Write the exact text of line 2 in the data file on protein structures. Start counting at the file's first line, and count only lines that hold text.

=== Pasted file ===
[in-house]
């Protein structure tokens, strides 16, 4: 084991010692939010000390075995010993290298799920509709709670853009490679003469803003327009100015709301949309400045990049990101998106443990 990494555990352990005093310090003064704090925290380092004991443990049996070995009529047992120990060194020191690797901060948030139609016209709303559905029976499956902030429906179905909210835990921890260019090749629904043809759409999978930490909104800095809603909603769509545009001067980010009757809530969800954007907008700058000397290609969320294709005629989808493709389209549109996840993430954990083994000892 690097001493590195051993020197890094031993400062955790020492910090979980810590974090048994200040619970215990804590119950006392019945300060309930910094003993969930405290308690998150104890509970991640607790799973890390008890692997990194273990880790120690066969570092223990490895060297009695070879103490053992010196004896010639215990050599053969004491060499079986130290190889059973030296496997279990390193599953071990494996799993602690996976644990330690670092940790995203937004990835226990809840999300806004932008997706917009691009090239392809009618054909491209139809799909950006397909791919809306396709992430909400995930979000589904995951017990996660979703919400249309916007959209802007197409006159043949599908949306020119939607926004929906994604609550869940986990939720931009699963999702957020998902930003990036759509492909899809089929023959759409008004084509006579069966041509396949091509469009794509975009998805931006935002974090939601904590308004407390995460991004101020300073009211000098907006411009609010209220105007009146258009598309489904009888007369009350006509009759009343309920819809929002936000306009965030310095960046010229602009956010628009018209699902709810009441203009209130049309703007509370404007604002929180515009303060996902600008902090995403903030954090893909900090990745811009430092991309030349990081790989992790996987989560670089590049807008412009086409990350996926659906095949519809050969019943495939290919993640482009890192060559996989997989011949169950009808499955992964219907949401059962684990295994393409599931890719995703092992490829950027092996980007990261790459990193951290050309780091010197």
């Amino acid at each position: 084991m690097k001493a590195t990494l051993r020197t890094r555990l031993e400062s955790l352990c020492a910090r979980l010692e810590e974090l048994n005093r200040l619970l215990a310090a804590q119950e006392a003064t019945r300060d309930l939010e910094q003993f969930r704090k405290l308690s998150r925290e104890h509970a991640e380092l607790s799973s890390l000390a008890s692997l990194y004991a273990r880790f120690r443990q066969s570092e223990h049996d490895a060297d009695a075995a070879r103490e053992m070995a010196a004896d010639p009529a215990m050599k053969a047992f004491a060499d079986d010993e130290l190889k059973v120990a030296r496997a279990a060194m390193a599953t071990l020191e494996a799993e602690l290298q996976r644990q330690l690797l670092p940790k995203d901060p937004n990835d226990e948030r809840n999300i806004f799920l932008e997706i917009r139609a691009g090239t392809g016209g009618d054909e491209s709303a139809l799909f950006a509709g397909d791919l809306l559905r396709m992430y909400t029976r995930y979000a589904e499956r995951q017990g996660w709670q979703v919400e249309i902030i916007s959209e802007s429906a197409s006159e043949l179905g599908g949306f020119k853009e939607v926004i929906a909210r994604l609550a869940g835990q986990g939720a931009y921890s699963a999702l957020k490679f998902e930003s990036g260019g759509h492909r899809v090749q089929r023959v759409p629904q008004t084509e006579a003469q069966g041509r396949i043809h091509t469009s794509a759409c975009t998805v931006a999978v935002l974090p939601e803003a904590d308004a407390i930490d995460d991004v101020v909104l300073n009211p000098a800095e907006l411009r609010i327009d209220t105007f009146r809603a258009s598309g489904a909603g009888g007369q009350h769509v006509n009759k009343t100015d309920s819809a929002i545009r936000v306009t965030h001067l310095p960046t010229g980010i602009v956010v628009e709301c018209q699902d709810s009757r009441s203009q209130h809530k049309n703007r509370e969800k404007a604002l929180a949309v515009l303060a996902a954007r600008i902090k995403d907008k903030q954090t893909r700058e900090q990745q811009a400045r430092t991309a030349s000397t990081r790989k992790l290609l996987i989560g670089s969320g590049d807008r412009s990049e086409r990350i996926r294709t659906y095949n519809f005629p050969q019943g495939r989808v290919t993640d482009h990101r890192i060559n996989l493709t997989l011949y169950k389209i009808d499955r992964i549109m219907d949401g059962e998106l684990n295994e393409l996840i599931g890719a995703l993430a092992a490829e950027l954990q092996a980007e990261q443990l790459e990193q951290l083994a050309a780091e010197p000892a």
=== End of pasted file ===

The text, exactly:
């Protein structure tokens, strides 16, 4: 084991010692939010000390075995010993290298799920509709709670853009490679003469803003327009100015709301949309400045990049990101998106443990 990494555990352990005093310090003064704090925290380092004991443990049996070995009529047992120990060194020191690797901060948030139609016209709303559905029976499956902030429906179905909210835990921890260019090749629904043809759409999978930490909104800095809603909603769509545009001067980010009757809530969800954007907008700058000397290609969320294709005629989808493709389209549109996840993430954990083994000892 690097001493590195051993020197890094031993400062955790020492910090979980810590974090048994200040619970215990804590119950006392019945300060309930910094003993969930405290308690998150104890509970991640607790799973890390008890692997990194273990880790120690066969570092223990490895060297009695070879103490053992010196004896010639215990050599053969004491060499079986130290190889059973030296496997279990390193599953071990494996799993602690996976644990330690670092940790995203937004990835226990809840999300806004932008997706917009691009090239392809009618054909491209139809799909950006397909791919809306396709992430909400995930979000589904995951017990996660979703919400249309916007959209802007197409006159043949599908949306020119939607926004929906994604609550869940986990939720931009699963999702957020998902930003990036759509492909899809089929023959759409008004084509006579069966041509396949091509469009794509975009998805931006935002974090939601904590308004407390995460991004101020300073009211000098907006411009609010209220105007009146258009598309489904009888007369009350006509009759009343309920819809929002936000306009965030310095960046010229602009956010628009018209699902709810009441203009209130049309703007509370404007604002929180515009303060996902600008902090995403903030954090893909900090990745811009430092991309030349990081790989992790996987989560670089590049807008412009086409990350996926659906095949519809050969019943495939290919993640482009890192060559996989997989011949169950009808499955992964219907949401059962684990295994393409599931890719995703092992490829950027092996980007990261790459990193951290050309780091010197």